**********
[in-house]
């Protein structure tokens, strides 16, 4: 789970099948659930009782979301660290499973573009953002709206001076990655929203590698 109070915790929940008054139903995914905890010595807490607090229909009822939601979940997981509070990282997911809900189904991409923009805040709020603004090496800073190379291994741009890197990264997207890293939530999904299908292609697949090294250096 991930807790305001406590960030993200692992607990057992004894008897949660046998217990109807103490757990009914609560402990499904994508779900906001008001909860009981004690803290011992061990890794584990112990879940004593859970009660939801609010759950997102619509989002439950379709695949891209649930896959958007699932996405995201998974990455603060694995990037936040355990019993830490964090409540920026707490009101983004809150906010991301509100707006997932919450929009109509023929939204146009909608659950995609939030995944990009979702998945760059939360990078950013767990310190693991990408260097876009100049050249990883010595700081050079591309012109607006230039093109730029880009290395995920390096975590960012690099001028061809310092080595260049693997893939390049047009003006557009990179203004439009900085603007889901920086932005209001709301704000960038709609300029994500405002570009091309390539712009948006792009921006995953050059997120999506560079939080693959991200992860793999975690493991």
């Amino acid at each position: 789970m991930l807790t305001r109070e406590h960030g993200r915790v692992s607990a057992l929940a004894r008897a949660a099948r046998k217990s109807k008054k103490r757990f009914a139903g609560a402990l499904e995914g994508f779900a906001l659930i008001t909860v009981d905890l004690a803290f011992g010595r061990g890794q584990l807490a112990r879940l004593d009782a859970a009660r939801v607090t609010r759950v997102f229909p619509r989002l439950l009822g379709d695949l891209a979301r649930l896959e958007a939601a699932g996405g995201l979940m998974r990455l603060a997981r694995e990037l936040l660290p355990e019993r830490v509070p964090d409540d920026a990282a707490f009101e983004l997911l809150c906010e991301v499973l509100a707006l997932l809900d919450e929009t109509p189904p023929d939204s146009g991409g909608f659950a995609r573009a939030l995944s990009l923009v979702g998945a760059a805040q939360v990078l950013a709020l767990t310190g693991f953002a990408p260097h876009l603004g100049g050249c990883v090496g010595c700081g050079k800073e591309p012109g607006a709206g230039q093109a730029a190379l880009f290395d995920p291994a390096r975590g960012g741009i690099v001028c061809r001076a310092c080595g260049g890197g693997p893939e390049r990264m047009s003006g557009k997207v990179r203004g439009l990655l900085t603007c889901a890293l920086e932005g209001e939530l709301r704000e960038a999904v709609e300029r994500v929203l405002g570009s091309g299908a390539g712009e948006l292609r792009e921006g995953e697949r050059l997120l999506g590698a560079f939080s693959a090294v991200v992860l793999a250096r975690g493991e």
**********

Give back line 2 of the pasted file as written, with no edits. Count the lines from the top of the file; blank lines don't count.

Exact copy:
């Protein structure tokens, strides 16, 4: 789970099948659930009782979301660290499973573009953002709206001076990655929203590698 109070915790929940008054139903995914905890010595807490607090229909009822939601979940997981509070990282997911809900189904991409923009805040709020603004090496800073190379291994741009890197990264997207890293939530999904299908292609697949090294250096 991930807790305001406590960030993200692992607990057992004894008897949660046998217990109807103490757990009914609560402990499904994508779900906001008001909860009981004690803290011992061990890794584990112990879940004593859970009660939801609010759950997102619509989002439950379709695949891209649930896959958007699932996405995201998974990455603060694995990037936040355990019993830490964090409540920026707490009101983004809150906010991301509100707006997932919450929009109509023929939204146009909608659950995609939030995944990009979702998945760059939360990078950013767990310190693991990408260097876009100049050249990883010595700081050079591309012109607006230039093109730029880009290395995920390096975590960012690099001028061809310092080595260049693997893939390049047009003006557009990179203004439009900085603007889901920086932005209001709301704000960038709609300029994500405002570009091309390539712009948006792009921006995953050059997120999506560079939080693959991200992860793999975690493991």